# 96 equal temperament

In music, 96 equal temperament, called 96-TET, 96-EDO ("Equal Division of the Octave"), or 96-ET, is the tempered scale derived by dividing the octave into 96 equal steps (equal frequency ratios). Each step represents a frequency ratio of 962, or 12.5 cents. Since 96 factors into 1, 2, 3, 4, 6, 8, 12, 16, 24, 32, 48, and 96, it contains all of those temperaments. Most humans can only hear differences of 6 cents on notes that are played sequentially, and this amount varies according the pitch, so the use of larger divisions of octave can be considered unnecessary. Smaller differences in pitch may be considered vibrato or stylistic devices.

## History and use

96-EDO was first advocated by Julián Carrillo in 1924, with a 16th-tone piano. It was also advocated more recently by Pascale Criton and Vincent-Olivier Gagnon.[1]

## Notation

Since 96 = 24 × 4, quarter-tone notation can be used, and split into four parts.

One can split it into four parts like this:

C, C, C/C , C , C , ..., C, C

Since it can get confusing with so many accidentals, Julián Carrillo proposed referring to notes by step number from C (e.g. 0, 1, 2, 3, 4, ..., 95, 0)

Since the 16th-tone piano has a 97-key layout arranged in 8 conventional piano "octaves", music for it is usually notated according to the key the player has to strike. While the entire range of the instrument is only C4–C5, the notation ranges from C0 to C8. Thus, written D0 corresponds to sounding C4 or note 2, and written A♭/G♯2 corresponds to sounding E4 or note 32.

## Interval size

Below are some intervals in 96-EDO and how well they approximate just intonation.

interval name size (steps) size (cents) midi just ratio just (cents) midi error (cents)
octave 96 1200   2:1 1200.00   +00.00
semidiminished octave 92 1150   35:18 1151.23   01.23
supermajor seventh 91 1137.5 27:14 1137.04   +00.46
major seventh 87 1087.5 15:80 1088.27   00.77
neutral seventh, major tone 84 1050   11:60 1049.36   +00.64
neutral seventh, minor tone 83 1037.5 20:11 1035.00   +02.50
large just minor seventh 81 1012.5 9:5 1017.60   05.10
small just minor seventh 80 1000   16:90 0996.09   +03.91
subminor seventh 78 0975 7:4 0968.83   +06.17
supermajor sixth 75 937.5 12:7 933.13   + 4.17
major sixth 71 0887.5 5:3 0884.36   +03.14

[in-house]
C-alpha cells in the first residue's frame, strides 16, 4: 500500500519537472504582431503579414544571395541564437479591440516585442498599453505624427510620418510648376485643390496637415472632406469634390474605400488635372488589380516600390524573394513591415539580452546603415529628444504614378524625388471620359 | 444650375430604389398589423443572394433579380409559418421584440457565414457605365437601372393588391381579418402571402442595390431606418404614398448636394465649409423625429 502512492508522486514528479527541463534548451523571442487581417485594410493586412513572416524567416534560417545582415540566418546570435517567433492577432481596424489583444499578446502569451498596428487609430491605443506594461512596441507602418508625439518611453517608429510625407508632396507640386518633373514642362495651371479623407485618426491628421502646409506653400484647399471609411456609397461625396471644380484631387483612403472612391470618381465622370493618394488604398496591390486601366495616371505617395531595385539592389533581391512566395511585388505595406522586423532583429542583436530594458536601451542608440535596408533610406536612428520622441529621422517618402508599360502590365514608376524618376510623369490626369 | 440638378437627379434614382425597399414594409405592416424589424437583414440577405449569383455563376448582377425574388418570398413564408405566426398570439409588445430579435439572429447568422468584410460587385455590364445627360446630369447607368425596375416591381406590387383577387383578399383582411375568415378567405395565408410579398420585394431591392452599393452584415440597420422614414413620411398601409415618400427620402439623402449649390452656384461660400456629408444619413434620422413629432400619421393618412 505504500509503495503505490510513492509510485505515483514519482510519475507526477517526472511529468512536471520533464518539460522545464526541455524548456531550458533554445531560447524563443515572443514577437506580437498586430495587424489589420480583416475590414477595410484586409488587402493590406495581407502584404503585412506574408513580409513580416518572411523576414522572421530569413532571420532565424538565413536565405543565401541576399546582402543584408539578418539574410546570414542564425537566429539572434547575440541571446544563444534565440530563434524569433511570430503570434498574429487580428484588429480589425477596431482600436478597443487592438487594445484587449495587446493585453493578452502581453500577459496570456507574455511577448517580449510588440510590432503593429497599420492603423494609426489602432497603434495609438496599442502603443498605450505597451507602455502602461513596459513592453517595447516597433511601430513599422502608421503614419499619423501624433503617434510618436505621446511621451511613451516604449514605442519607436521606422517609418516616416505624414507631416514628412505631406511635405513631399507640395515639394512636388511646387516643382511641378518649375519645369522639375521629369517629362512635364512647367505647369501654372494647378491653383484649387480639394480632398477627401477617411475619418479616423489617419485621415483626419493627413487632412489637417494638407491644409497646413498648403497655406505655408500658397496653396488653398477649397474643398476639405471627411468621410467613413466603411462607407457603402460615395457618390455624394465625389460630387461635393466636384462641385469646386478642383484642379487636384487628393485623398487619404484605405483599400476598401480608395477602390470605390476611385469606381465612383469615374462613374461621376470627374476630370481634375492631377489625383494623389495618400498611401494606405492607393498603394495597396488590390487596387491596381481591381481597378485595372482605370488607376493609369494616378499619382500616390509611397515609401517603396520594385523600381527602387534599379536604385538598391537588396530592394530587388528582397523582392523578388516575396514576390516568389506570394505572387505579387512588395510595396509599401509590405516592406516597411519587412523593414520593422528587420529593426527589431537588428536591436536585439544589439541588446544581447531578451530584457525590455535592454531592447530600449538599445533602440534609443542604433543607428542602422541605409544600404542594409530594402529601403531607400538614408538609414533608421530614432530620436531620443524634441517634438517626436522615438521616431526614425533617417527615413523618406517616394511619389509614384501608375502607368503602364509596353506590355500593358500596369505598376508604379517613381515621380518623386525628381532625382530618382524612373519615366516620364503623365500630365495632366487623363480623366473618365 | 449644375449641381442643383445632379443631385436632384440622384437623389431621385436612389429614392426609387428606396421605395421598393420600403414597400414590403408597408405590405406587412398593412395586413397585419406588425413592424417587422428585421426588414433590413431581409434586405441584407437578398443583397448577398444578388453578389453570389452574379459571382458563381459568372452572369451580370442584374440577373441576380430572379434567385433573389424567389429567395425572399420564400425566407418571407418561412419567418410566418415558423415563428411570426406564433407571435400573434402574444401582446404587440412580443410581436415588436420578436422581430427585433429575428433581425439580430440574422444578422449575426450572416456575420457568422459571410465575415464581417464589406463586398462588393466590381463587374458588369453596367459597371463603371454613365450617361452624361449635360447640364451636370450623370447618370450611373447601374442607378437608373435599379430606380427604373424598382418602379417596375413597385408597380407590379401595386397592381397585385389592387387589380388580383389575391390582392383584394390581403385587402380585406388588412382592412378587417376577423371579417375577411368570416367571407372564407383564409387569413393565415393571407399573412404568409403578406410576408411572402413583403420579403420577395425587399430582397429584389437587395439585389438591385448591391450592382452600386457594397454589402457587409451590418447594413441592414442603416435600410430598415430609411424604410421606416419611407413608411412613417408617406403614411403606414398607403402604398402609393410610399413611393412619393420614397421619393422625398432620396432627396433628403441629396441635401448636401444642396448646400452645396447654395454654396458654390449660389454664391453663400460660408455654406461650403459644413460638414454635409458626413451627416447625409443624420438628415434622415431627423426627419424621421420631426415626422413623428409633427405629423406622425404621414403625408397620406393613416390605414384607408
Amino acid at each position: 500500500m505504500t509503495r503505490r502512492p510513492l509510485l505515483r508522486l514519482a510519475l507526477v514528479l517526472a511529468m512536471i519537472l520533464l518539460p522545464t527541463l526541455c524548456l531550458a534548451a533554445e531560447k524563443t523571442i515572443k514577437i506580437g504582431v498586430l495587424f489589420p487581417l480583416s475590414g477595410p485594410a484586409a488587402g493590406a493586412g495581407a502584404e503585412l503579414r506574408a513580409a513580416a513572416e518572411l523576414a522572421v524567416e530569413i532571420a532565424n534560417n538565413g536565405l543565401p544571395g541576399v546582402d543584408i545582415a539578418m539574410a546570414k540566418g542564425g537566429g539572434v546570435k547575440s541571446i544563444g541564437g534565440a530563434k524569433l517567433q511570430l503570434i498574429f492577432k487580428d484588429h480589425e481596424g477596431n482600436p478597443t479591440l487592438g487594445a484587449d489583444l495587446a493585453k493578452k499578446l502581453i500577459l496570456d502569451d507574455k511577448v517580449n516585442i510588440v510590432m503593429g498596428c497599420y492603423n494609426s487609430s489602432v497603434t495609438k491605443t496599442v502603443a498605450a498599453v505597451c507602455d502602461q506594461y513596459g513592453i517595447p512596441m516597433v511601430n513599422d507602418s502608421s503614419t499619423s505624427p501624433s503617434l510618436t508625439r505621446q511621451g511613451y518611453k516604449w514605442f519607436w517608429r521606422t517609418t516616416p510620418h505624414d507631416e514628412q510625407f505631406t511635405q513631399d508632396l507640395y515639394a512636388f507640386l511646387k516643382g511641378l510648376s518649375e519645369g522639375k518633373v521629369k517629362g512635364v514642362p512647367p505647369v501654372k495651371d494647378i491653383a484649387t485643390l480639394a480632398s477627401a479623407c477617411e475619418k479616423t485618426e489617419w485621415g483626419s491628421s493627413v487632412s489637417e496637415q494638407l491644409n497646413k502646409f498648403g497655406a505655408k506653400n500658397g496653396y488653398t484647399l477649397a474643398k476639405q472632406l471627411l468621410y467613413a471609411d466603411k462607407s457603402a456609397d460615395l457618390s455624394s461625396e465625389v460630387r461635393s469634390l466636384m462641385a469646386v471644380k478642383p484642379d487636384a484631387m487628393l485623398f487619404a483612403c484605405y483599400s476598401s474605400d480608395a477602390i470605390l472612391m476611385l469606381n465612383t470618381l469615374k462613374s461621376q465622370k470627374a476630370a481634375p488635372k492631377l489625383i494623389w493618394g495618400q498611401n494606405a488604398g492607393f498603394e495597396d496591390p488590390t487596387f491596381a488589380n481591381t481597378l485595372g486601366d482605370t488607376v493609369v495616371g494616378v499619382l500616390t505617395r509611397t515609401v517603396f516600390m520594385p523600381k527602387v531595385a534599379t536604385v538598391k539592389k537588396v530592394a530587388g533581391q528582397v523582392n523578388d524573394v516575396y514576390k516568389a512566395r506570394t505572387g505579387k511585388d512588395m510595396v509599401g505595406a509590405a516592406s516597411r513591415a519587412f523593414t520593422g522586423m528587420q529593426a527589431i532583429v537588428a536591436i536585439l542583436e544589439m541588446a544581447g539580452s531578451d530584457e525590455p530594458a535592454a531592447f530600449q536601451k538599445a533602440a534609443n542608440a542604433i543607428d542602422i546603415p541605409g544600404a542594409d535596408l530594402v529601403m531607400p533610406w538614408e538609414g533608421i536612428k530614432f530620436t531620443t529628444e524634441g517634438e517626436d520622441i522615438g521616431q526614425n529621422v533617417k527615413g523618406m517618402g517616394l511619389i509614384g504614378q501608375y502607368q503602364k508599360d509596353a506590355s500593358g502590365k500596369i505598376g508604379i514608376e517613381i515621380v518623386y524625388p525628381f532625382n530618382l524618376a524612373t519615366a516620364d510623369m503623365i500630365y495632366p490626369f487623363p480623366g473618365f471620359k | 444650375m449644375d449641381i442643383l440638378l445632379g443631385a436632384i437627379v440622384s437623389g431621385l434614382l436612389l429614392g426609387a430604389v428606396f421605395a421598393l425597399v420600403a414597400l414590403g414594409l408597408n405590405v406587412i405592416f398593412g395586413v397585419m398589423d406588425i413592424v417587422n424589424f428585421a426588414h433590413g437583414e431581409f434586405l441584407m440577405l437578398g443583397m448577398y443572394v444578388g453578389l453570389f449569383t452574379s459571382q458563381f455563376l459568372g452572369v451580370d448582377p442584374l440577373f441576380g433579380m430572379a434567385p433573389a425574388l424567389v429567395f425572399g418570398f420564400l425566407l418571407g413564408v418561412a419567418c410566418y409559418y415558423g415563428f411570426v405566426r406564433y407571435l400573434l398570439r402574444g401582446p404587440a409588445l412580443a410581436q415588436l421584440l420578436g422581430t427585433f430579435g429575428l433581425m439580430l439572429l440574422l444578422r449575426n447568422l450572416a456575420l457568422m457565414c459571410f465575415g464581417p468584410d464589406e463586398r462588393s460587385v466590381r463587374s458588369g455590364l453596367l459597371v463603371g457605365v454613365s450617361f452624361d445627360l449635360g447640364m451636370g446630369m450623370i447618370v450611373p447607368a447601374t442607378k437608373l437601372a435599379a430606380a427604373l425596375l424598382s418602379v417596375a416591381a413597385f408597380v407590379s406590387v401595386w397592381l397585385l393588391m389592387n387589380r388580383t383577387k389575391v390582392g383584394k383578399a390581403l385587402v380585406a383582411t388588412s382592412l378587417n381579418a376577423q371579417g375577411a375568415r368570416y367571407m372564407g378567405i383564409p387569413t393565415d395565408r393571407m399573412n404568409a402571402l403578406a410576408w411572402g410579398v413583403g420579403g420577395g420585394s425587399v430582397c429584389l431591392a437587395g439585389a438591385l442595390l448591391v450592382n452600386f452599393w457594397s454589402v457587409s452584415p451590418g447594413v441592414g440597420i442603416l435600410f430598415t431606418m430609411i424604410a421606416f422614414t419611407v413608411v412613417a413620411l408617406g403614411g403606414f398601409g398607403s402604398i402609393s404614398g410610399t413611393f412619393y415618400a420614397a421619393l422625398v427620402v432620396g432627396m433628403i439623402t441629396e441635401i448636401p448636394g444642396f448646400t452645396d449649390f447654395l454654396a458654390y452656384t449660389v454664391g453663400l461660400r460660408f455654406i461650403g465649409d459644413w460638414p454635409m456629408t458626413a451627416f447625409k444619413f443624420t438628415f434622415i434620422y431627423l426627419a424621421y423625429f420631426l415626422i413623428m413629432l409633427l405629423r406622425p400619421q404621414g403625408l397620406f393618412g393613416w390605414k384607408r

neutral sixth 68 0850   18:11 0852.59   02.59
minor sixth 65 0812.5 8:5 0813.69   01.19
subminor sixth 61 0762.5 14:90 0764.92   02.42
perfect fifth 56 0700   3:2 0701.96   01.96
minor fifth 52 0650   16:11 0648.68   +01.32
lesser septimal tritone 47 0587.5 7:5 0582.51   +04.99
major fourth 44 0550   11:80 0551.32   01.32
perfect fourth 40 0500   4:3 0498.04   +01.96
tridecimal major third 36 0450   13:10 0454.21   04.21
septimal major third 35 0437.5 9:7 0435.08   +02.42
major third 31 0387.5 5:4 0386.31   +01.19
undecimal neutral third 28 0350   011:9 0347.41   +02.59
Superminor third 27 0337.5 017:14 0336.13   +01.37
77th harmonic 26 0325   077:64 0320.14   +04.86
minor third 25 0312.5 6:5 0315.64   03.14
Second septimal minor third 24 0300   25:21 0301.85   01.85
Tridecimal minor third 23 0287.5 13:11 0289.21   01.71
augmented second, just 22 0275   75:64 0274.58   +00.42
septimal minor third 21 0262.5 7:6 0266.87   04.37
tridecimal five-quarter tone 20 0250   15:13 0247.74   +02.26
septimal whole tone 18 0225 8:7 0231.17   06.17
major second, major tone 16 0200   9:8 0203.91   03.91
major second, minor tone 15 0187.5 10:90 0182.40   +05.10
neutral second, greater undecimal 13 0162.5 11:10 0165.00   02.50
neutral second, lesser undecimal 12 0150   12:11 0150.64   00.64
Greater tridecimal ⅔-tone 11 0137.5 13:12 0138.57   01.07
Septimal diatonic semitone 10 0125   15:14 0119.44   +05.56
diatonic semitone, just 09 0112.5 16:15 0111.73   +00.77
Undecimal minor second (121st subharmonic) 08 0100   128:121 0097.36   02.64
Septimal chromatic semitone 07 087.5 21:20 0084.47   +03.03
Just chromatic semitone 06 075   25:24 0070.67   +04.33
Septimal minor second 05 062.5 28:27 0062.96   00.46
Undecimal quarter-tone (33rd harmonic) 04 0050   33:32 0053.27   03.27
Undecimal diesis 03 0037.5 45:44 0038.91   01.41
septimal comma 02 0025   64:63 0027.26   02.26
septimal semicomma 01 0012.5   126:125 0013.79   01.29
unison 00 0000   1:1 0000.00   +00.00

Moving from 12-EDO to 96-EDO allows the better approximation of a number of intervals, such as the minor third and major sixth.

## Scale diagram

### Modes

96-EDO contains all of the 12-EDO modes. However, it contains better approximations to some intervals (such as the minor third).

## References

1. ^ Monzo, Joe (2005). "Equal-Temperament". Tonalsoft Encyclopedia of Microtonal Music Theory. Joe Monzo. Retrieved 26 February 2019.

## Further reading

• Sonido 13, Julián Carillo's theory of 96-EDO